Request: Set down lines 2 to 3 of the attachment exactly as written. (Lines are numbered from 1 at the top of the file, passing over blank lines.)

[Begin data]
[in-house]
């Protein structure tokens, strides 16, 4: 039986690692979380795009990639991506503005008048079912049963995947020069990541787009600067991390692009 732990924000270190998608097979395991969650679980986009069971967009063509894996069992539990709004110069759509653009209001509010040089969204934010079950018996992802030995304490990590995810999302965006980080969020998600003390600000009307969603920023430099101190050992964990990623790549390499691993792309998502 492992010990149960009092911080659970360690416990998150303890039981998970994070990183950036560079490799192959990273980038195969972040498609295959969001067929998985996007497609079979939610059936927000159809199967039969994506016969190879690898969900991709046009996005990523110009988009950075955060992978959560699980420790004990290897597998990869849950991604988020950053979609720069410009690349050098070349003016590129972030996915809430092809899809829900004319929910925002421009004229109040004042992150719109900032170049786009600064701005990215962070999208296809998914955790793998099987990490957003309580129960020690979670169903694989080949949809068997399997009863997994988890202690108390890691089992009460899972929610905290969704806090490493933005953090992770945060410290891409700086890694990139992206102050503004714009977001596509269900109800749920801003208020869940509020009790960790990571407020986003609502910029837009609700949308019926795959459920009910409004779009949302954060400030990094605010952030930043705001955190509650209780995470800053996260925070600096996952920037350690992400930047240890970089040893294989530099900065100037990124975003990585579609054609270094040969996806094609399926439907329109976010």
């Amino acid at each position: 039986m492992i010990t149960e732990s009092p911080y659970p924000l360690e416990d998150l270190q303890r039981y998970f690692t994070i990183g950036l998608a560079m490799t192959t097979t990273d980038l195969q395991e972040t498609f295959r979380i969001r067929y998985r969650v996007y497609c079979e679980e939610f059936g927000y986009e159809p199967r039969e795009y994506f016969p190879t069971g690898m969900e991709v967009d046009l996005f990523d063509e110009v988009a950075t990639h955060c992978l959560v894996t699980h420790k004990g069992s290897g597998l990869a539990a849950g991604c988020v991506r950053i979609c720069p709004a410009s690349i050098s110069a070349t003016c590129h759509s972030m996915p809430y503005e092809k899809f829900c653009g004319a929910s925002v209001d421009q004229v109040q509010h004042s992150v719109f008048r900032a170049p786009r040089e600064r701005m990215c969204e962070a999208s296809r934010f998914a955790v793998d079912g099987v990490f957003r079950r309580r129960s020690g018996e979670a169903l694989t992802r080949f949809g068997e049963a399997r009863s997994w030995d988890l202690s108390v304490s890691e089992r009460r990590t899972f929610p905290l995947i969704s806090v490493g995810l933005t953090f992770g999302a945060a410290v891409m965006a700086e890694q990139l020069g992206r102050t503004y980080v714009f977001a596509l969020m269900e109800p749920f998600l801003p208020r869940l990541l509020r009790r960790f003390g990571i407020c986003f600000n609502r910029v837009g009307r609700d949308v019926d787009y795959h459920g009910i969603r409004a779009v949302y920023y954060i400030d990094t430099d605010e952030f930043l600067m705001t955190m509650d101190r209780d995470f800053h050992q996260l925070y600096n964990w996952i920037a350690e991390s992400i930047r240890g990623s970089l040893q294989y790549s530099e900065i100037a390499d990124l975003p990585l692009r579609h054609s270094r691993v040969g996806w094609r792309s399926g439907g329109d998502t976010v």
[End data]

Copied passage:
């Protein structure tokens, strides 16, 4: 039986690692979380795009990639991506503005008048079912049963995947020069990541787009600067991390692009 732990924000270190998608097979395991969650679980986009069971967009063509894996069992539990709004110069759509653009209001509010040089969204934010079950018996992802030995304490990590995810999302965006980080969020998600003390600000009307969603920023430099101190050992964990990623790549390499691993792309998502 492992010990149960009092911080659970360690416990998150303890039981998970994070990183950036560079490799192959990273980038195969972040498609295959969001067929998985996007497609079979939610059936927000159809199967039969994506016969190879690898969900991709046009996005990523110009988009950075955060992978959560699980420790004990290897597998990869849950991604988020950053979609720069410009690349050098070349003016590129972030996915809430092809899809829900004319929910925002421009004229109040004042992150719109900032170049786009600064701005990215962070999208296809998914955790793998099987990490957003309580129960020690979670169903694989080949949809068997399997009863997994988890202690108390890691089992009460899972929610905290969704806090490493933005953090992770945060410290891409700086890694990139992206102050503004714009977001596509269900109800749920801003208020869940509020009790960790990571407020986003609502910029837009609700949308019926795959459920009910409004779009949302954060400030990094605010952030930043705001955190509650209780995470800053996260925070600096996952920037350690992400930047240890970089040893294989530099900065100037990124975003990585579609054609270094040969996806094609399926439907329109976010």
């Amino acid at each position: 039986m492992i010990t149960e732990s009092p911080y659970p924000l360690e416990d998150l270190q303890r039981y998970f690692t994070i990183g950036l998608a560079m490799t192959t097979t990273d980038l195969q395991e972040t498609f295959r979380i969001r067929y998985r969650v996007y497609c079979e679980e939610f059936g927000y986009e159809p199967r039969e795009y994506f016969p190879t069971g690898m969900e991709v967009d046009l996005f990523d063509e110009v988009a950075t990639h955060c992978l959560v894996t699980h420790k004990g069992s290897g597998l990869a539990a849950g991604c988020v991506r950053i979609c720069p709004a410009s690349i050098s110069a070349t003016c590129h759509s972030m996915p809430y503005e092809k899809f829900c653009g004319a929910s925002v209001d421009q004229v109040q509010h004042s992150v719109f008048r900032a170049p786009r040089e600064r701005m990215c969204e962070a999208s296809r934010f998914a955790v793998d079912g099987v990490f957003r079950r309580r129960s020690g018996e979670a169903l694989t992802r080949f949809g068997e049963a399997r009863s997994w030995d988890l202690s108390v304490s890691e089992r009460r990590t899972f929610p905290l995947i969704s806090v490493g995810l933005t953090f992770g999302a945060a410290v891409m965006a700086e890694q990139l020069g992206r102050t503004y980080v714009f977001a596509l969020m269900e109800p749920f998600l801003p208020r869940l990541l509020r009790r960790f003390g990571i407020c986003f600000n609502r910029v837009g009307r609700d949308v019926d787009y795959h459920g009910i969603r409004a779009v949302y920023y954060i400030d990094t430099d605010e952030f930043l600067m705001t955190m509650d101190r209780d995470f800053h050992q996260l925070y600096n964990w996952i920037a350690e991390s992400i930047r240890g990623s970089l040893q294989y790549s530099e900065i100037a390499d990124l975003p990585l692009r579609h054609s270094r691993v040969g996806w094609r792309s399926g439907g329109d998502t976010v």